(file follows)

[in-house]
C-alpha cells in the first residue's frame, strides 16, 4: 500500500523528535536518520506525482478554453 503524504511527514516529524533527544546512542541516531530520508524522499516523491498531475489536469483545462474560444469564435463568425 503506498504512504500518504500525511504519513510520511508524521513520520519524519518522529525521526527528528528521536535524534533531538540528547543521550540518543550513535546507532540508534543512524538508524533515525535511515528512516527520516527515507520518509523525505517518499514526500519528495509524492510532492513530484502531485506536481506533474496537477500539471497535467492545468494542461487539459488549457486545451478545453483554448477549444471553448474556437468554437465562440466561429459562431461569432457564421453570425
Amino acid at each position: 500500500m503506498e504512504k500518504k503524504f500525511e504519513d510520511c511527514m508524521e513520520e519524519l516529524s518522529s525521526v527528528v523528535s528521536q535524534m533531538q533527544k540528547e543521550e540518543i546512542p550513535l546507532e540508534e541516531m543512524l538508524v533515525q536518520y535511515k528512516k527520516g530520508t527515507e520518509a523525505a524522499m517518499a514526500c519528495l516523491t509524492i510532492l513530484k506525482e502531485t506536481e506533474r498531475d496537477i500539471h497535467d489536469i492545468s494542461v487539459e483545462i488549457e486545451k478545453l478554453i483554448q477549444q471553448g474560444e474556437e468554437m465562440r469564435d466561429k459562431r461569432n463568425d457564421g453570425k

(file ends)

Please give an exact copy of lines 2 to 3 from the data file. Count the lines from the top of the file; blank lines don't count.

C-alpha cells in the first residue's frame, strides 16, 4: 500500500523528535536518520506525482478554453 503524504511527514516529524533527544546512542541516531530520508524522499516523491498531475489536469483545462474560444469564435463568425 503506498504512504500518504500525511504519513510520511508524521513520520519524519518522529525521526527528528528521536535524534533531538540528547543521550540518543550513535546507532540508534543512524538508524533515525535511515528512516527520516527515507520518509523525505517518499514526500519528495509524492510532492513530484502531485506536481506533474496537477500539471497535467492545468494542461487539459488549457486545451478545453483554448477549444471553448474556437468554437465562440466561429459562431461569432457564421453570425
Amino acid at each position: 500500500m503506498e504512504k500518504k503524504f500525511e504519513d510520511c511527514m508524521e513520520e519524519l516529524s518522529s525521526v527528528v523528535s528521536q535524534m533531538q533527544k540528547e543521550e540518543i546512542p550513535l546507532e540508534e541516531m543512524l538508524v533515525q536518520y535511515k528512516k527520516g530520508t527515507e520518509a523525505a524522499m517518499a514526500c519528495l516523491t509524492i510532492l513530484k506525482e502531485t506536481e506533474r498531475d496537477i500539471h497535467d489536469i492545468s494542461v487539459e483545462i488549457e486545451k478545453l478554453i483554448q477549444q471553448g474560444e474556437e468554437m465562440r469564435d466561429k459562431r461569432n463568425d457564421g453570425k